African American Film Pioneers: The Emperor Jones

Introduced by Allyson Field
Saturday, October 8, 2016 - 7:00pm

Paul Robeson is Brutus Jones, a resourceful, young Pullman porter who kills another man in a dice game, is jailed, and later escapes to a small Caribbean island where he sets himself up as emperor in this 1933 loose adaptation of the Eugene O'Neill play. The film made Robeson a star and opened to often glowing reviews that cited his powerful performance and director Murphy's visual innovations. But its rough language and integrated cast caused a furor in segregated America and the film was quickly pulled from theatres. The original version also ran afoul of censors resulting in a significant loss of footage. In 2002, The Library of Congress restored the film to its most complete version allowing audiences to once again see Robeson in one of his most complex screen roles.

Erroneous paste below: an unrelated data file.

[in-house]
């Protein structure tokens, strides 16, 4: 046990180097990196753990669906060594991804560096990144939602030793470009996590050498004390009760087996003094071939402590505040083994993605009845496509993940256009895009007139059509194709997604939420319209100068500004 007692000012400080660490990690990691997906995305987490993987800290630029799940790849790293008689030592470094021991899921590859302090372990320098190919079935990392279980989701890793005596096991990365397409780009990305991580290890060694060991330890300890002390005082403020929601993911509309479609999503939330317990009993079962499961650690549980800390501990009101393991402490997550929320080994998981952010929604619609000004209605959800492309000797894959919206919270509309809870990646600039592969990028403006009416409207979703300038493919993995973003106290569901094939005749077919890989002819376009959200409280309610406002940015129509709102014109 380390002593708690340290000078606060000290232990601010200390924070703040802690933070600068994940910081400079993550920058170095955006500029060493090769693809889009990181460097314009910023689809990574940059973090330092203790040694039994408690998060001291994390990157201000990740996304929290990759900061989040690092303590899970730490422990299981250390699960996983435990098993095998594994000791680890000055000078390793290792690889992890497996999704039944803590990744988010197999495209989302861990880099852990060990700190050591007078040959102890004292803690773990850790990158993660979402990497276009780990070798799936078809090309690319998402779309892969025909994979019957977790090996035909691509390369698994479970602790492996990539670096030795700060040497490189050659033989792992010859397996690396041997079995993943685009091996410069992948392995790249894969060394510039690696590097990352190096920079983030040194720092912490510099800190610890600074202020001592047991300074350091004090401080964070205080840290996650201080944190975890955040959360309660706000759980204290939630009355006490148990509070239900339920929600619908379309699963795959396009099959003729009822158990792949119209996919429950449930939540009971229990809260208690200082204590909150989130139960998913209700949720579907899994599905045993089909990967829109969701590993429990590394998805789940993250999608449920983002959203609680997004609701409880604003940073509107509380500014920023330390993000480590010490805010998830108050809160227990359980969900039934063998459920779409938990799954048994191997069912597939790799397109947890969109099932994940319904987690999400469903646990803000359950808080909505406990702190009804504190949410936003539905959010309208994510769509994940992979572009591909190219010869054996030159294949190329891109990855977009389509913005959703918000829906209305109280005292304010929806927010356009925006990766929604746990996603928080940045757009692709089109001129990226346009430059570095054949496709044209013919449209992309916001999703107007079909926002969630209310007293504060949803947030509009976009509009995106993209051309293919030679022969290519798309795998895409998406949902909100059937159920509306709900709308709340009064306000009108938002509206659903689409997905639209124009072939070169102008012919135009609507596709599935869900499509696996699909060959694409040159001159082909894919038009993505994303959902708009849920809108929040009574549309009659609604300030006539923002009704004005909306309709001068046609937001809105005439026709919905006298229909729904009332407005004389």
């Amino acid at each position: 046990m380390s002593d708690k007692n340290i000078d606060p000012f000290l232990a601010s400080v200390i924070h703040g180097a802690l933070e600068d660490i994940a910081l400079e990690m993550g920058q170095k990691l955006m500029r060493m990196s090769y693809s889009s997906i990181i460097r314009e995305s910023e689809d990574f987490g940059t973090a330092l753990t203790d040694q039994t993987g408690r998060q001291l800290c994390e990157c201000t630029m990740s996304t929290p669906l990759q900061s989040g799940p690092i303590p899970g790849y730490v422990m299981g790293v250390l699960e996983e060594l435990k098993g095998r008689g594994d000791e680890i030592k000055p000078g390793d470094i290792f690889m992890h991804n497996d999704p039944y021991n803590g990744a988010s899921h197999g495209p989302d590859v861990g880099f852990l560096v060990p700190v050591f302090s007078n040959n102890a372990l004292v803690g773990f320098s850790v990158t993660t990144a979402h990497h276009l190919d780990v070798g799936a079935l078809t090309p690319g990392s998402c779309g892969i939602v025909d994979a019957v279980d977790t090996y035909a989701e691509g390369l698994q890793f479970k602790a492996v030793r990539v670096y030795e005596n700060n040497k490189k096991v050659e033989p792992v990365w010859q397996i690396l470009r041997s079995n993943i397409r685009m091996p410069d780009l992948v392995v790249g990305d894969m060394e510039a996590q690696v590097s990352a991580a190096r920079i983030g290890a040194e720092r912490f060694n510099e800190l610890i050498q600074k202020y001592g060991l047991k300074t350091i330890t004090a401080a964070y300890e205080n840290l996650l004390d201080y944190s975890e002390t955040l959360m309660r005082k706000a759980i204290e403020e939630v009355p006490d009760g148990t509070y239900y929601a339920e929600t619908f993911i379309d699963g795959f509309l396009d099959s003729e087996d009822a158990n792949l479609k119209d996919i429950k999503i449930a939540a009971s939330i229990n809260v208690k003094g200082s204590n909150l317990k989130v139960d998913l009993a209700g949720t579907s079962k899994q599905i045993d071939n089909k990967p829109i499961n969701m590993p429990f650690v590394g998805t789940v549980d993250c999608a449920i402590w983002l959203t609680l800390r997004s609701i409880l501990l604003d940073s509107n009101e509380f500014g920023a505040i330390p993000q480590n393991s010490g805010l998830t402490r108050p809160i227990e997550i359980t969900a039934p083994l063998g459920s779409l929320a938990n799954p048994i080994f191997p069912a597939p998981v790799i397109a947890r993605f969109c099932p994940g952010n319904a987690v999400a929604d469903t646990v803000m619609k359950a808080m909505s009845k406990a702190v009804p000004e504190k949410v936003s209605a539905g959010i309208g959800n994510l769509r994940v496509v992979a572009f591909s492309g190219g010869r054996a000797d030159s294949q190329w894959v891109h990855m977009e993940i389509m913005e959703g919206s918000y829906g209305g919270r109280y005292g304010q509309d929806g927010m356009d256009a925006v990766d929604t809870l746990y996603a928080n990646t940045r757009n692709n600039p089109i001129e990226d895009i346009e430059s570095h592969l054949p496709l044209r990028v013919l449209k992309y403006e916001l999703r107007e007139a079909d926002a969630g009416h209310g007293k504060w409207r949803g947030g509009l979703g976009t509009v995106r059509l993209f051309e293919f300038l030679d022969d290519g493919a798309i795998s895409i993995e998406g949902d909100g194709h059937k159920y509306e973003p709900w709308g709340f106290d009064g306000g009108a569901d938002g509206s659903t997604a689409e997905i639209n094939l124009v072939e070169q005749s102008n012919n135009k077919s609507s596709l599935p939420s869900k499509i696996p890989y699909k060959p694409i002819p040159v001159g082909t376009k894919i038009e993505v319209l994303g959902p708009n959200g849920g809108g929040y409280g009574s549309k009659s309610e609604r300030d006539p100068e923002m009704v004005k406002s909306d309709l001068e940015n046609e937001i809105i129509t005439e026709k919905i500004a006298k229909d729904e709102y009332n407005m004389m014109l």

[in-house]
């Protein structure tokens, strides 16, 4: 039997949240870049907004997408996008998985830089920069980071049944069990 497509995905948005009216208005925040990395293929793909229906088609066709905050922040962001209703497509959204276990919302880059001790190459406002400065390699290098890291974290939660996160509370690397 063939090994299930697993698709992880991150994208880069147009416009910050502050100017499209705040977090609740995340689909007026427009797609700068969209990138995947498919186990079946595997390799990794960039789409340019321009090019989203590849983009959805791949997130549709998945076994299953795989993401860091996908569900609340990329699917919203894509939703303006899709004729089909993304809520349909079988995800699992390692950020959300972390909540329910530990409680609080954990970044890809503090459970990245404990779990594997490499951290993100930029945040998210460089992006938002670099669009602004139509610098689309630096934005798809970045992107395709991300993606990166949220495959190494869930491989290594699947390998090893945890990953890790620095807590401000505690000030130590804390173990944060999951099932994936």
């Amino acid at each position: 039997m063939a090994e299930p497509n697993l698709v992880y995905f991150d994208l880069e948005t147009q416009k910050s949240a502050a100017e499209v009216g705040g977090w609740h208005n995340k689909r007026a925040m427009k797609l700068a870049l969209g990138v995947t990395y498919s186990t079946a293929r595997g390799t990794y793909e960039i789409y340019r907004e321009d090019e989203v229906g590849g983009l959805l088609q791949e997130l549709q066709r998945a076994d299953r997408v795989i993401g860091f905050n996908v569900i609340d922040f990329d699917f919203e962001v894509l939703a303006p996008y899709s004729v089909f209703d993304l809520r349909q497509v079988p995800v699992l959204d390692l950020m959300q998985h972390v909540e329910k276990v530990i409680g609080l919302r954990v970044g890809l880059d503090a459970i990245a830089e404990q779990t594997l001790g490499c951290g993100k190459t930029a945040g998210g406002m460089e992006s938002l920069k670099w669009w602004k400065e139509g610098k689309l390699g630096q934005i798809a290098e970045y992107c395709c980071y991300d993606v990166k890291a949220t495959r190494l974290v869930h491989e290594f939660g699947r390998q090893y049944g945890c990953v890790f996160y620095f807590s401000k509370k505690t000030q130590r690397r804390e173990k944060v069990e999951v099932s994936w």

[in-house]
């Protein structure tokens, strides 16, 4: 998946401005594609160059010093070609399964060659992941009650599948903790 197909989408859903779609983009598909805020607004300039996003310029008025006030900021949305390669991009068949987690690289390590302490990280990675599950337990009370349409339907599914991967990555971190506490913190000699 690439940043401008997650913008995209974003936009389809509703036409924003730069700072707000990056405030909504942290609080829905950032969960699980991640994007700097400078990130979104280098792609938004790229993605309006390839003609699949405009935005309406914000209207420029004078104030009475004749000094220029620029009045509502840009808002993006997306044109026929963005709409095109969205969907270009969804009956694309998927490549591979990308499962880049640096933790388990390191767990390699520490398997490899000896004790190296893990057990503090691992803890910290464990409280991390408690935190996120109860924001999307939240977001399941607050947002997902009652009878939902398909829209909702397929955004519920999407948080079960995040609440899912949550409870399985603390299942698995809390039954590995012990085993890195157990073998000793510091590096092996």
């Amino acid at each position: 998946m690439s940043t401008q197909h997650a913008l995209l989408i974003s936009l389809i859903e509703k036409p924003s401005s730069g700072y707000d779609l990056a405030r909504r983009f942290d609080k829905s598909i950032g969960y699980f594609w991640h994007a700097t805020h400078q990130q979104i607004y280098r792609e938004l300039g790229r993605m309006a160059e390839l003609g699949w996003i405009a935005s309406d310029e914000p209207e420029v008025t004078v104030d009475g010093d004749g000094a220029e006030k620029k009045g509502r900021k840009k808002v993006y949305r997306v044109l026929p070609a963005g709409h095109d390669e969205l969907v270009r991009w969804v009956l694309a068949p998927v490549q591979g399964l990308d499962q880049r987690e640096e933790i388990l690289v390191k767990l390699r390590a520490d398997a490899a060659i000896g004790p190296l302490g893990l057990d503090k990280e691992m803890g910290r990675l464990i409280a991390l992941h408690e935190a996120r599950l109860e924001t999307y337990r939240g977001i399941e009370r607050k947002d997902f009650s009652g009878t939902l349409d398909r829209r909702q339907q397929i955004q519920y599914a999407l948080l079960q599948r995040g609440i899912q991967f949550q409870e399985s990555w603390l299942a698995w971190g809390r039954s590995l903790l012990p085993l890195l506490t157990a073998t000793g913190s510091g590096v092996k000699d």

(Dudley Murphy, 1933, 76 min., 35mm print courtesy of Library of Congress)

Allyson Field is Associate Professor in the Department of Cinema and Media Studies.